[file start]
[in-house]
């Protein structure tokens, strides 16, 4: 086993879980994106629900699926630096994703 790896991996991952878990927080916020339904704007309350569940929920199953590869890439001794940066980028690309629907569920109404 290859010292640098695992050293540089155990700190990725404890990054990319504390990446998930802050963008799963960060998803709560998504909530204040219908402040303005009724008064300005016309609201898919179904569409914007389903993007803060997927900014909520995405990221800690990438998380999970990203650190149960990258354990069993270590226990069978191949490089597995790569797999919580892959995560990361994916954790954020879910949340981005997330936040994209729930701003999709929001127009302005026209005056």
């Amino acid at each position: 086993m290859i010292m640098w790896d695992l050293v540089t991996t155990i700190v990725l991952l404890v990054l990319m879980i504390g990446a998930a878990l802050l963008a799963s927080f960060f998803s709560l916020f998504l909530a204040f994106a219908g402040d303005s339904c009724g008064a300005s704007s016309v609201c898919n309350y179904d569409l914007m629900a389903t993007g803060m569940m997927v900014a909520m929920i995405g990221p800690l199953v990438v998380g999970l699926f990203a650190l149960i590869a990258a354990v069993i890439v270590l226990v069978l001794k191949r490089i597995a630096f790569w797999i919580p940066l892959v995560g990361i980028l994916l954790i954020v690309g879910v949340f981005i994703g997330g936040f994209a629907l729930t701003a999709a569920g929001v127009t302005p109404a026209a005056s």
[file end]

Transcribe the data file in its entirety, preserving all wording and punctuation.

[in-house]
């Protein structure tokens, strides 16, 4: 086993879980994106629900699926630096994703 790896991996991952878990927080916020339904704007309350569940929920199953590869890439001794940066980028690309629907569920109404 290859010292640098695992050293540089155990700190990725404890990054990319504390990446998930802050963008799963960060998803709560998504909530204040219908402040303005009724008064300005016309609201898919179904569409914007389903993007803060997927900014909520995405990221800690990438998380999970990203650190149960990258354990069993270590226990069978191949490089597995790569797999919580892959995560990361994916954790954020879910949340981005997330936040994209729930701003999709929001127009302005026209005056």
């Amino acid at each position: 086993m290859i010292m640098w790896d695992l050293v540089t991996t155990i700190v990725l991952l404890v990054l990319m879980i504390g990446a998930a878990l802050l963008a799963s927080f960060f998803s709560l916020f998504l909530a204040f994106a219908g402040d303005s339904c009724g008064a300005s704007s016309v609201c898919n309350y179904d569409l914007m629900a389903t993007g803060m569940m997927v900014a909520m929920i995405g990221p800690l199953v990438v998380g999970l699926f990203a650190l149960i590869a990258a354990v069993i890439v270590l226990v069978l001794k191949r490089i597995a630096f790569w797999i919580p940066l892959v995560g990361i980028l994916l954790i954020v690309g879910v949340f981005i994703g997330g936040f994209a629907l729930t701003a999709a569920g929001v127009t302005p109404a026209a005056s």